Maurice Major

From SEG Wiki
Jump to: navigation, search
Maurice Major
Maurice W. Major headshot.png
PhD university Columbia University

Dr. Maurice W. Major (19 September 1927- 26 February 2007) was professor emeritus of the Colorado School of Mines (CSM), Golden, Colorado. He was a veteran of World War II.

Early Years and education

Major studied physics at Brown University. He worked for a brief time with the Pure Oil Company. Dr. Major received his Ph.D. from Columbia University, where he was a student of Maurice Ewing and later of Jack Oliver. He co-authored, with Oliver in 1960 a classic paper on the topic of so-called leaky modes---which is to say, incompletely trapped seismic waves---[1]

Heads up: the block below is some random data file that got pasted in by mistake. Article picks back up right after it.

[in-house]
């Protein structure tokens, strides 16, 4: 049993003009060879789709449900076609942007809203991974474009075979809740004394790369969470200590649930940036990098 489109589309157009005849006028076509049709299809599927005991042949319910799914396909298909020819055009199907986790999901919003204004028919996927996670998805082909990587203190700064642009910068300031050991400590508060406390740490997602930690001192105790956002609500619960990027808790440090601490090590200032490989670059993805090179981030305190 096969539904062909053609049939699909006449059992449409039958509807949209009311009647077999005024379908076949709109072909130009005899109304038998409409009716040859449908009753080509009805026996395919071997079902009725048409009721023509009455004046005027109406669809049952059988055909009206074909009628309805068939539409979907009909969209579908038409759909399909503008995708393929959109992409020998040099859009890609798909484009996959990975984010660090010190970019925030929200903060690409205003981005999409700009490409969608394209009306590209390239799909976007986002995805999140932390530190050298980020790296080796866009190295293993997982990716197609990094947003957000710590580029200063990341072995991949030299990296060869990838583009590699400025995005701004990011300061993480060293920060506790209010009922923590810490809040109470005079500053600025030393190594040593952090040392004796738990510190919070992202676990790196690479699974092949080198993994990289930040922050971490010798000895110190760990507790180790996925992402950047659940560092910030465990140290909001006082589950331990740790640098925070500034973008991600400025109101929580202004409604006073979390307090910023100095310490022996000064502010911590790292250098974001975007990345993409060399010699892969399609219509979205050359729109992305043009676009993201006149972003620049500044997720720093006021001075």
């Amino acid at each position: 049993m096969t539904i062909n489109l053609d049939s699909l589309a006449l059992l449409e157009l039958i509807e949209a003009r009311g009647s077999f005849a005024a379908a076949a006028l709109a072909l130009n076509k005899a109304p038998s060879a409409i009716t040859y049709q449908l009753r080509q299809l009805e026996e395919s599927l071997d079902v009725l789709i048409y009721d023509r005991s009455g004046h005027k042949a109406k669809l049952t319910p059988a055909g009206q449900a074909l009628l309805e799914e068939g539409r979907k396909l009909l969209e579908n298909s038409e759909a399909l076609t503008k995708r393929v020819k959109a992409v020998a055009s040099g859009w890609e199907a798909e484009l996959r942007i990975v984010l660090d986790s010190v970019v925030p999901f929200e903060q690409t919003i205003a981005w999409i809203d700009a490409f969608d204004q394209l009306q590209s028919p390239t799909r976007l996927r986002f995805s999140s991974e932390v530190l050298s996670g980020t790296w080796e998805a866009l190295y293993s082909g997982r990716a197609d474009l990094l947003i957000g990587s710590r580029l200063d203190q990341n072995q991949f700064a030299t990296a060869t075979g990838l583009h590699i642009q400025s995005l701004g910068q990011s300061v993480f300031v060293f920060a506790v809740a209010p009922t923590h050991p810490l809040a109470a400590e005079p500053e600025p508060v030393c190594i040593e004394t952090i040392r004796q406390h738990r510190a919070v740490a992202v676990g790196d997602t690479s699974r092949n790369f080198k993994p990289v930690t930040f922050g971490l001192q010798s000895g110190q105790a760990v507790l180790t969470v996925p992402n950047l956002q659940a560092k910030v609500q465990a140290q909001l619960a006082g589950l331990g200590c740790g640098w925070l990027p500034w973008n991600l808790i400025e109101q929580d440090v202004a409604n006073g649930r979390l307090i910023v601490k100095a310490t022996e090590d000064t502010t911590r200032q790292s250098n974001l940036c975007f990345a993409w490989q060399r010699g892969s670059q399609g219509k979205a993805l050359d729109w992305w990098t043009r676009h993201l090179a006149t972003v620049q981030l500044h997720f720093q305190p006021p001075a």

Dr. Major joined the faculty of the Colorado School of Mines in 1963 as an earthquake seismologist, in part to direct the Cecil H. Green Geophysical Observatory located in Bergen Park, Colorado in the tunnels of an old feldspar mine. The primary instruments were the three-component short period Benioff and three component long period Sprengnether seismometers. The station was number 43 in the World Wide Standard Seismograph Network (WWSSN), designated as (GOL) by the National Earthquake Information Service. In addition to the WWSSN standard instruments, the station ran two-component horizontal Wood-Anderson torsion seismometers. For a period of time there was a mercury tilt meter. From the early 1960s to the early 1970s, the station ran three horizontal strain seismographs.

Northeast Denver Earthquakes